We in the Deep South Challenge have established a critical new position, the "Climate Change Knowledge Broker". This person will play a critical role in the Deep South Challenge as a translator between disciplines, enabling connections between different research programmes for maximum impact. In particular, the Climate Change Knowledge Broker will focus on making the outputs from the New Zealand Earth System Model (NZESM) and associated climate models, accessible to research in other programmes within the Challenge as well as to external stakeholders. Applications close Monday 11 May.
New research released by the Deep South Challenge: Changing with our Climate supports decision-makers to map out how decisions can be made now for ongoing climate change impacts, by starting with the future we wish to avoid. The research report, Supporting decision making through adaptive tools: Practice Guidance on signals and triggers, has been a multi-disciplinary and multi-institute effort, with team members from Victoria University of Wellington, Manaaki Whenua Landcare Research, and NIWA.
Weather-related hazards have already cost the EQC $450 million in (inflation adjusted) payouts since the year 2000. New research by Jacob Pastor-Paz, Ilan Noy, Isabelle Sin, Abha Sood, David Fleming-Munoz and Sally Owen has found that climate change, and the expected increase in intensity and frequency of extreme weather-related events, is likely to translate into higher damages and thus an additional financial liability for the EQC.
New research projects a significant seasonal shift in pasture production and changes to wine grape flowering across New Zealand under future climate conditions. Long-term adaptation strategies must be adopted at a faster pace across all primary sectors.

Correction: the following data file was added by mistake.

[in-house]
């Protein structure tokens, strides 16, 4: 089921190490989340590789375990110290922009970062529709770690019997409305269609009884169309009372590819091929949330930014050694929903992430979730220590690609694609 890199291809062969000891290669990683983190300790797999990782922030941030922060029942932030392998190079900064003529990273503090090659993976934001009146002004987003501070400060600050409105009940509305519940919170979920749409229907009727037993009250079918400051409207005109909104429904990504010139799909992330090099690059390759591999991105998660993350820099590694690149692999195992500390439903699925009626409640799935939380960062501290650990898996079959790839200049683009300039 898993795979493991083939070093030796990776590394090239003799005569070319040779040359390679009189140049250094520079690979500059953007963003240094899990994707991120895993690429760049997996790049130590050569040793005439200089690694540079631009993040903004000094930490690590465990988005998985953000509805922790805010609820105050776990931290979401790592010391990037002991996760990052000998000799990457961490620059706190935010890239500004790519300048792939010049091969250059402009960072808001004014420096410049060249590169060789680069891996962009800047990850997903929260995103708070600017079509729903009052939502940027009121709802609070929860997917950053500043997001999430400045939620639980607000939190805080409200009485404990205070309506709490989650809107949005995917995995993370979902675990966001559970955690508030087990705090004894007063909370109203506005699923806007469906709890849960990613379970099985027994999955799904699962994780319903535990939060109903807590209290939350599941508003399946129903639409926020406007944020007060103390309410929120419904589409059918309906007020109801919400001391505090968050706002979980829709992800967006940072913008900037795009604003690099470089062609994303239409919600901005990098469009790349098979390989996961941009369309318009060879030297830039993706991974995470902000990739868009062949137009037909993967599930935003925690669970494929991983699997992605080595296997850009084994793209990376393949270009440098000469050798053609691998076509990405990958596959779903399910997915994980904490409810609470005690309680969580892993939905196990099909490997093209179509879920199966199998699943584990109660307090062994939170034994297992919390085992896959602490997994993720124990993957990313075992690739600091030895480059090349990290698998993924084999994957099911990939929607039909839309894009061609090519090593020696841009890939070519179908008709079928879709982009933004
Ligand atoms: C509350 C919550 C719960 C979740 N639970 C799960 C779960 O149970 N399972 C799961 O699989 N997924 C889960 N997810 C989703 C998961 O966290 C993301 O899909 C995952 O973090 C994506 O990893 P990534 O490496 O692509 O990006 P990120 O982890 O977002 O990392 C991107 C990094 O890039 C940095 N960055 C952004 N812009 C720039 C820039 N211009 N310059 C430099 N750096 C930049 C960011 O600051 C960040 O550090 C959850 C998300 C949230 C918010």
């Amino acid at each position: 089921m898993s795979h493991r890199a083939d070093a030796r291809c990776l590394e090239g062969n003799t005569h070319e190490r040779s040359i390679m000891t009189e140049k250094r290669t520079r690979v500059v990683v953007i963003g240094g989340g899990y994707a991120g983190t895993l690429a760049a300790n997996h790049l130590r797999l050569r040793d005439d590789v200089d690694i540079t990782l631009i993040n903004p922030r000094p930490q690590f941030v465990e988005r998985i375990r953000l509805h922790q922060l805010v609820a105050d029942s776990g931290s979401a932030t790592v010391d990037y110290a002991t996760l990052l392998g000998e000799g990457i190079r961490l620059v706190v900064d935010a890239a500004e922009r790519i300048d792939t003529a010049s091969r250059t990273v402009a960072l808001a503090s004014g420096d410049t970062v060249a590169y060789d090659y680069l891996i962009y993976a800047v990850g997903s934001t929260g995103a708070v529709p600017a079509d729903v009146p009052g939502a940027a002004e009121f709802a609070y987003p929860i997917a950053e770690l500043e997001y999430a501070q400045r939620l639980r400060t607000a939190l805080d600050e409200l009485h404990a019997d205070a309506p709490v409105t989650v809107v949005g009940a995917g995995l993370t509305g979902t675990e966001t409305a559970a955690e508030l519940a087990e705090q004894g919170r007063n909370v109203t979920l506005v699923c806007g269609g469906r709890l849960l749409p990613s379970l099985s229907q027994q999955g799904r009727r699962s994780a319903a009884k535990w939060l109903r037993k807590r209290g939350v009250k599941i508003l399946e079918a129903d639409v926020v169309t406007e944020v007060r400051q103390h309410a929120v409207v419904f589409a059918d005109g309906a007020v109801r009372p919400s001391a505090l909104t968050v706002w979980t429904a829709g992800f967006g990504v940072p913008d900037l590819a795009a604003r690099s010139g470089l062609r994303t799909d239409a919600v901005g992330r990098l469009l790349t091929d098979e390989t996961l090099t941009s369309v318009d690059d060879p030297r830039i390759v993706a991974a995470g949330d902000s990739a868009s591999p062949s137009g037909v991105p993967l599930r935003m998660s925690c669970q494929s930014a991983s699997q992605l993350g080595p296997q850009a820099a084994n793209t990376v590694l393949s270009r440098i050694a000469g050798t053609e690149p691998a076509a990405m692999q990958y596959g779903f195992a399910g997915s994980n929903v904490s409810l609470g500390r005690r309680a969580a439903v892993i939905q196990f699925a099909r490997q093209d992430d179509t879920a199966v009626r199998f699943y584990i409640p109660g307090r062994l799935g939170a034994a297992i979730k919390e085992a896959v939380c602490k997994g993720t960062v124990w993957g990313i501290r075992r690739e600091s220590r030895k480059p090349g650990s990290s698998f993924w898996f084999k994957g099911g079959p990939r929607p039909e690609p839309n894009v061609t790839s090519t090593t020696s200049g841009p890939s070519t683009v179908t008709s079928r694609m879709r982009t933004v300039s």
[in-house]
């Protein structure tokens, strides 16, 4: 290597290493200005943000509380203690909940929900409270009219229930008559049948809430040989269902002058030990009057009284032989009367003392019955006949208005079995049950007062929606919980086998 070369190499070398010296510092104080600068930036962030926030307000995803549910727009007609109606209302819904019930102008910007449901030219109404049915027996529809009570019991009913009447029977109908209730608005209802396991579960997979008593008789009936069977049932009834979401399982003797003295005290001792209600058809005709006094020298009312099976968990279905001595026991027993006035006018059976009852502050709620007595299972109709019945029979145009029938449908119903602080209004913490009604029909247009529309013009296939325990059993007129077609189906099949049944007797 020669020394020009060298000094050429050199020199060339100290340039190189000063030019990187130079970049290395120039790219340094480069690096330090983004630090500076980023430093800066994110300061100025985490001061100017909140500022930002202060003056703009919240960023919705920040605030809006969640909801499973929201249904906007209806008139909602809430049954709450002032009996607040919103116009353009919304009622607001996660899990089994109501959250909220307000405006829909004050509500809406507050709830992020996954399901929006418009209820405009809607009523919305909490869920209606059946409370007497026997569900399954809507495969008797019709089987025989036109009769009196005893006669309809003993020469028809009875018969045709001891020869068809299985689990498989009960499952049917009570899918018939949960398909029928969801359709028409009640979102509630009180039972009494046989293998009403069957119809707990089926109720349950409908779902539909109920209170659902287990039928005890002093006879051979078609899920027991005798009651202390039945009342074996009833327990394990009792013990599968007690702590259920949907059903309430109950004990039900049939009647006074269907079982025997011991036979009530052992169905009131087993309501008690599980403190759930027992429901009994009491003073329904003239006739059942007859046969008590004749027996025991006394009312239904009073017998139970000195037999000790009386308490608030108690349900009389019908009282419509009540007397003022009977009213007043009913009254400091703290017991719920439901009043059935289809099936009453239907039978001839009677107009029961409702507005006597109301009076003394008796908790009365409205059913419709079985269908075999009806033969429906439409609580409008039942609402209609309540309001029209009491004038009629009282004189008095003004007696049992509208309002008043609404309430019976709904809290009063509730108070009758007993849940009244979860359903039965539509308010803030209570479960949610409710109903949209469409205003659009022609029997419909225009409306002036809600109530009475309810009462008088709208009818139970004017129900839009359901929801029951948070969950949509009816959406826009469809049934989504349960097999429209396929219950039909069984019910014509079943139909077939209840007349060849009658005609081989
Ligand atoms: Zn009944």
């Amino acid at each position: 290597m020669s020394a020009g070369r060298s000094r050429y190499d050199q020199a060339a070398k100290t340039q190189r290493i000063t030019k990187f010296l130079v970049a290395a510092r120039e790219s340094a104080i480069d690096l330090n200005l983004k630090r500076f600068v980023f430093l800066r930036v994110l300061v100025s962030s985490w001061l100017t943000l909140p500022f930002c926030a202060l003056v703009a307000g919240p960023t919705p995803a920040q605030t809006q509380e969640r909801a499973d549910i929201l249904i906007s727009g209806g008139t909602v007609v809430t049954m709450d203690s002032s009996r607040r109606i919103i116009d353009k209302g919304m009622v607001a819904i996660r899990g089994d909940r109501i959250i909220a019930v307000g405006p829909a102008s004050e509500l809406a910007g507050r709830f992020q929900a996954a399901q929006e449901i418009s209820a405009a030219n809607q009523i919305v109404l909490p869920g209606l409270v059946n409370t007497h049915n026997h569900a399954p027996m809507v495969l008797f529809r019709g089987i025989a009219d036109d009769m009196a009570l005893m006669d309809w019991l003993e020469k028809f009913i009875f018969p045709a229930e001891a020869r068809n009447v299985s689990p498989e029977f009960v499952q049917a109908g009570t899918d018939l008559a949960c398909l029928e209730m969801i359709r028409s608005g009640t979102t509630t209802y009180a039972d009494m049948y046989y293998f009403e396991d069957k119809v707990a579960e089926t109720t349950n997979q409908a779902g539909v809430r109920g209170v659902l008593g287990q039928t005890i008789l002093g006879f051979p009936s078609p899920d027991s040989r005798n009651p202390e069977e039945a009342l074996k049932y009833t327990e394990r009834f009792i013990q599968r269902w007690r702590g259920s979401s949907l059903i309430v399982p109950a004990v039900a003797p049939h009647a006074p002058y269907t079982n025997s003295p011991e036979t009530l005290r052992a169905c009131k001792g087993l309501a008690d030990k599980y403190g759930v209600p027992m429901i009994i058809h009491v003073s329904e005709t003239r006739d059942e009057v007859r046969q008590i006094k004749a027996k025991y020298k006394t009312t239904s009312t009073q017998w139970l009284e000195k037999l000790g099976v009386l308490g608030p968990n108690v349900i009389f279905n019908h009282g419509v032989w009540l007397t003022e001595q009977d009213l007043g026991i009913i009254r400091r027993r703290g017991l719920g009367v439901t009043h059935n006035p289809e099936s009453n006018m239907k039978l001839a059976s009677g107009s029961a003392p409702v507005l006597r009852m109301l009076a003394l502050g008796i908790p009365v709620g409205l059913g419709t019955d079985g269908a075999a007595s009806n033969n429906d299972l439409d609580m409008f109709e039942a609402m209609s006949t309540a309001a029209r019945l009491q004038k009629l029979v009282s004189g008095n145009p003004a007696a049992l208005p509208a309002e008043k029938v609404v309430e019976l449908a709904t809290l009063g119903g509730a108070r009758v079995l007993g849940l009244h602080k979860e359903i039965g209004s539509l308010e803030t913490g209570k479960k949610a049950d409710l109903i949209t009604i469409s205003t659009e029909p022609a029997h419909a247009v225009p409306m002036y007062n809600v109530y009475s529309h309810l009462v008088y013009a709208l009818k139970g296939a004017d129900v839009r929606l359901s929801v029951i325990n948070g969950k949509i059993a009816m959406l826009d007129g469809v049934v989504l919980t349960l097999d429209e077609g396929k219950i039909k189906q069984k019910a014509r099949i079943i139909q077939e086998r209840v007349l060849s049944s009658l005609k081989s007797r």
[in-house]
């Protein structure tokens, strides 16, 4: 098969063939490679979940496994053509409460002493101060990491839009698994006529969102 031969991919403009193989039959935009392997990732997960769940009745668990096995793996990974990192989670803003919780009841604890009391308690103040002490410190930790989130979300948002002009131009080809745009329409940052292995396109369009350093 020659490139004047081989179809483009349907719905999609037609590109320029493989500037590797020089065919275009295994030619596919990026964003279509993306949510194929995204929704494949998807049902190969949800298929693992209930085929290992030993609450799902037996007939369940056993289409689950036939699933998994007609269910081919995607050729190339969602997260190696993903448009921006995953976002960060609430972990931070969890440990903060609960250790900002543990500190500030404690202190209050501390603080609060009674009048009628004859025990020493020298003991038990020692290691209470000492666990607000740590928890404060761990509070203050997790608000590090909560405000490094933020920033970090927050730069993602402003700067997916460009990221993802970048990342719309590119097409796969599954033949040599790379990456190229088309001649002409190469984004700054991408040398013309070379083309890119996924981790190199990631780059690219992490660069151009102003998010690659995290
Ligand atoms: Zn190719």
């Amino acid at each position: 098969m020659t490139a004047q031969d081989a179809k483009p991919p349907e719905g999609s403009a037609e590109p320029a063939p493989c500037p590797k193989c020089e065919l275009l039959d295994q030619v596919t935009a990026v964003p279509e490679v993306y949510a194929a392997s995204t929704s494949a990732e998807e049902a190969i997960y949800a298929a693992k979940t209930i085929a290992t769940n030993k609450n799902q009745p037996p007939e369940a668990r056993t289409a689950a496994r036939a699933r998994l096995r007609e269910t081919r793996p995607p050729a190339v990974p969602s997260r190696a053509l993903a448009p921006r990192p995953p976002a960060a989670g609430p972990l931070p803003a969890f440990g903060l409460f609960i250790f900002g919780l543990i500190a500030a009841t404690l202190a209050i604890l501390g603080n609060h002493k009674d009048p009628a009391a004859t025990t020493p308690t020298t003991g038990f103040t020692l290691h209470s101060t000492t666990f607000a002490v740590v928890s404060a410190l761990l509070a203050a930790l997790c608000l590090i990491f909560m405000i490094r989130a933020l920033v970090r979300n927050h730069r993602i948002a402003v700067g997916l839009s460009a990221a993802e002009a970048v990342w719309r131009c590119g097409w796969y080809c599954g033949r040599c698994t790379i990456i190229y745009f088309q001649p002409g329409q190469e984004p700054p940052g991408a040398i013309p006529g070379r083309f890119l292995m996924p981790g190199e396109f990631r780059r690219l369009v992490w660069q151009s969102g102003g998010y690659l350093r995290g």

“Tourism is built on the cultural narratives of a place...": Q&A with Priya Kurian, Debashish Munshi and Sandy Morrison
Unique among the NSCs, the Deep South Challenge has a research programme dedicated to understanding the nature of engagement, as well its practice and evaluation. Its major research project looks at the way culture influences people’s decisions about adapting to climate change. This May 2019 Q&A with researchers leading the Culture & Climate Change project foreshadows the team's research results, due out next month.
A full suite of research papers has just been released looking at the broad question of liability for damage caused by sea level rise. The reports are the work of legal researcher Catherine Iorns (Victoria University of Wellington), whose Deep South Challenge project “Sea level rise, housing and insurance: Liability and compensation” arose from a 2017 “Deep South Dialogue” between researchers, the insurance sector and local and central government.
Climate change threatens
our transport system. We need
clear rules and signals.
New economic research co-funded by the Deep South Challenge and Manaaki Whenua – Landcare Research, with the support of Motu Economic and Public Policy Research, will investigate the impact of climate change-driven drought on vulnerable communities.